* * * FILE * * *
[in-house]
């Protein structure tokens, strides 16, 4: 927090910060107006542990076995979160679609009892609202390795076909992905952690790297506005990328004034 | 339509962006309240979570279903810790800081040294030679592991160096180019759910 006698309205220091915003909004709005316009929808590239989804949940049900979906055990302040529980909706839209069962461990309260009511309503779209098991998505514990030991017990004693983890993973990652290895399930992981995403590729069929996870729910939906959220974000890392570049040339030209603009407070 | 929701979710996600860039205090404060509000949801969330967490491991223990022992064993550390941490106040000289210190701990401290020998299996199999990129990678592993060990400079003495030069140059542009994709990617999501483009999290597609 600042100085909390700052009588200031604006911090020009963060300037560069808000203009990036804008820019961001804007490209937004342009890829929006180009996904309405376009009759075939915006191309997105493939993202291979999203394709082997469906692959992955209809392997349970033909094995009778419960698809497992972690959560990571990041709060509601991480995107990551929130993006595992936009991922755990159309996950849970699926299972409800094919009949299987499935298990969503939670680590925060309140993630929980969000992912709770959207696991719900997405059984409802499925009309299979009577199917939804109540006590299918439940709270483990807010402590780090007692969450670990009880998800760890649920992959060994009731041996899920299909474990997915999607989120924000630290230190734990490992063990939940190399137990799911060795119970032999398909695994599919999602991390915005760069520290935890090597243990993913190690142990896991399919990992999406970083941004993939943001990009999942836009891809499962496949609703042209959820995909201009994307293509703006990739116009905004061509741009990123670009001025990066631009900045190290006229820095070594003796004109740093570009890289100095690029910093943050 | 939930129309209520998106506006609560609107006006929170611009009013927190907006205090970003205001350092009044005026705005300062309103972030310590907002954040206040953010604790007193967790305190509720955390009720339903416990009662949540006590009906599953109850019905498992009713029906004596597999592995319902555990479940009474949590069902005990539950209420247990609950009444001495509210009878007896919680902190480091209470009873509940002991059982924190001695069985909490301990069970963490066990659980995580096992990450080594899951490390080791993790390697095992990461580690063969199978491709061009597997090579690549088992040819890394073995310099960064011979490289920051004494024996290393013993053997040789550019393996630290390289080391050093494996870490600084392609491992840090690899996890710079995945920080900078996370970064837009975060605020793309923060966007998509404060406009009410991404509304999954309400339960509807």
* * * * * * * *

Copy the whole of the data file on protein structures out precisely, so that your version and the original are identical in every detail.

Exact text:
[in-house]
């Protein structure tokens, strides 16, 4: 927090910060107006542990076995979160679609009892609202390795076909992905952690790297506005990328004034 | 339509962006309240979570279903810790800081040294030679592991160096180019759910 006698309205220091915003909004709005316009929808590239989804949940049900979906055990302040529980909706839209069962461990309260009511309503779209098991998505514990030991017990004693983890993973990652290895399930992981995403590729069929996870729910939906959220974000890392570049040339030209603009407070 | 929701979710996600860039205090404060509000949801969330967490491991223990022992064993550390941490106040000289210190701990401290020998299996199999990129990678592993060990400079003495030069140059542009994709990617999501483009999290597609 600042100085909390700052009588200031604006911090020009963060300037560069808000203009990036804008820019961001804007490209937004342009890829929006180009996904309405376009009759075939915006191309997105493939993202291979999203394709082997469906692959992955209809392997349970033909094995009778419960698809497992972690959560990571990041709060509601991480995107990551929130993006595992936009991922755990159309996950849970699926299972409800094919009949299987499935298990969503939670680590925060309140993630929980969000992912709770959207696991719900997405059984409802499925009309299979009577199917939804109540006590299918439940709270483990807010402590780090007692969450670990009880998800760890649920992959060994009731041996899920299909474990997915999607989120924000630290230190734990490992063990939940190399137990799911060795119970032999398909695994599919999602991390915005760069520290935890090597243990993913190690142990896991399919990992999406970083941004993939943001990009999942836009891809499962496949609703042209959820995909201009994307293509703006990739116009905004061509741009990123670009001025990066631009900045190290006229820095070594003796004109740093570009890289100095690029910093943050 | 939930129309209520998106506006609560609107006006929170611009009013927190907006205090970003205001350092009044005026705005300062309103972030310590907002954040206040953010604790007193967790305190509720955390009720339903416990009662949540006590009906599953109850019905498992009713029906004596597999592995319902555990479940009474949590069902005990539950209420247990609950009444001495509210009878007896919680902190480091209470009873509940002991059982924190001695069985909490301990069970963490066990659980995580096992990450080594899951490390080791993790390697095992990461580690063969199978491709061009597997090579690549088992040819890394073995310099960064011979490289920051004494024996290393013993053997040789550019393996630290390289080391050093494996870490600084392609491992840090690899996890710079995945920080900078996370970064837009975060605020793309923060966007998509404060406009009410991404509304999954309400339960509807």